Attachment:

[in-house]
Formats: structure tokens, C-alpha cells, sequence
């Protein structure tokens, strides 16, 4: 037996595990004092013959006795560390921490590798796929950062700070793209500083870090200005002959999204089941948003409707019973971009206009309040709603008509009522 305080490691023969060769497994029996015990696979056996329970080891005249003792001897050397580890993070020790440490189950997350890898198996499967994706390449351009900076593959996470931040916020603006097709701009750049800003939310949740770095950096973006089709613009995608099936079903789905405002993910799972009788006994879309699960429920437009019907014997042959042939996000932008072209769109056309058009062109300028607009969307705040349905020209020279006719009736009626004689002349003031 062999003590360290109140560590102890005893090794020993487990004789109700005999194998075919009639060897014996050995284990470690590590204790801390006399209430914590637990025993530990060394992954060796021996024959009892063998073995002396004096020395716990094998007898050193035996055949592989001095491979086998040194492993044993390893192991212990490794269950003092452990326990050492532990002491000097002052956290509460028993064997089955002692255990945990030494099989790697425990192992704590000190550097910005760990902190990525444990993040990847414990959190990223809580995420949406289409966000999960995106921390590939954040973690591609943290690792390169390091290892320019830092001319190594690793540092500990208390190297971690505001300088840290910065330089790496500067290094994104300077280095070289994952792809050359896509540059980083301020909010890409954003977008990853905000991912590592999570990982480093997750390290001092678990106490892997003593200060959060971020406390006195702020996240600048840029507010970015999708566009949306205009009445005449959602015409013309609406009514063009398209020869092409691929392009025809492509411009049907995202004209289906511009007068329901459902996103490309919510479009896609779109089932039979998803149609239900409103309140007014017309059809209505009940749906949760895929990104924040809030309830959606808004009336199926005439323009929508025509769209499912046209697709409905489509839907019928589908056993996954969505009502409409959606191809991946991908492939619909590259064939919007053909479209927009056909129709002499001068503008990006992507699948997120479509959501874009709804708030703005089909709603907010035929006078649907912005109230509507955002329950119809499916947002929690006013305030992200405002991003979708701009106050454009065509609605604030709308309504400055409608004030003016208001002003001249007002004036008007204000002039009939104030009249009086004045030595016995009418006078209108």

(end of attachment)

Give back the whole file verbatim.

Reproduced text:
[in-house]
Formats: structure tokens, C-alpha cells, sequence
């Protein structure tokens, strides 16, 4: 037996595990004092013959006795560390921490590798796929950062700070793209500083870090200005002959999204089941948003409707019973971009206009309040709603008509009522 305080490691023969060769497994029996015990696979056996329970080891005249003792001897050397580890993070020790440490189950997350890898198996499967994706390449351009900076593959996470931040916020603006097709701009750049800003939310949740770095950096973006089709613009995608099936079903789905405002993910799972009788006994879309699960429920437009019907014997042959042939996000932008072209769109056309058009062109300028607009969307705040349905020209020279006719009736009626004689002349003031 062999003590360290109140560590102890005893090794020993487990004789109700005999194998075919009639060897014996050995284990470690590590204790801390006399209430914590637990025993530990060394992954060796021996024959009892063998073995002396004096020395716990094998007898050193035996055949592989001095491979086998040194492993044993390893192991212990490794269950003092452990326990050492532990002491000097002052956290509460028993064997089955002692255990945990030494099989790697425990192992704590000190550097910005760990902190990525444990993040990847414990959190990223809580995420949406289409966000999960995106921390590939954040973690591609943290690792390169390091290892320019830092001319190594690793540092500990208390190297971690505001300088840290910065330089790496500067290094994104300077280095070289994952792809050359896509540059980083301020909010890409954003977008990853905000991912590592999570990982480093997750390290001092678990106490892997003593200060959060971020406390006195702020996240600048840029507010970015999708566009949306205009009445005449959602015409013309609406009514063009398209020869092409691929392009025809492509411009049907995202004209289906511009007068329901459902996103490309919510479009896609779109089932039979998803149609239900409103309140007014017309059809209505009940749906949760895929990104924040809030309830959606808004009336199926005439323009929508025509769209499912046209697709409905489509839907019928589908056993996954969505009502409409959606191809991946991908492939619909590259064939919007053909479209927009056909129709002499001068503008990006992507699948997120479509959501874009709804708030703005089909709603907010035929006078649907912005109230509507955002329950119809499916947002929690006013305030992200405002991003979708701009106050454009065509609605604030709308309504400055409608004030003016208001002003001249007002004036008007204000002039009939104030009249009086004045030595016995009418006078209108």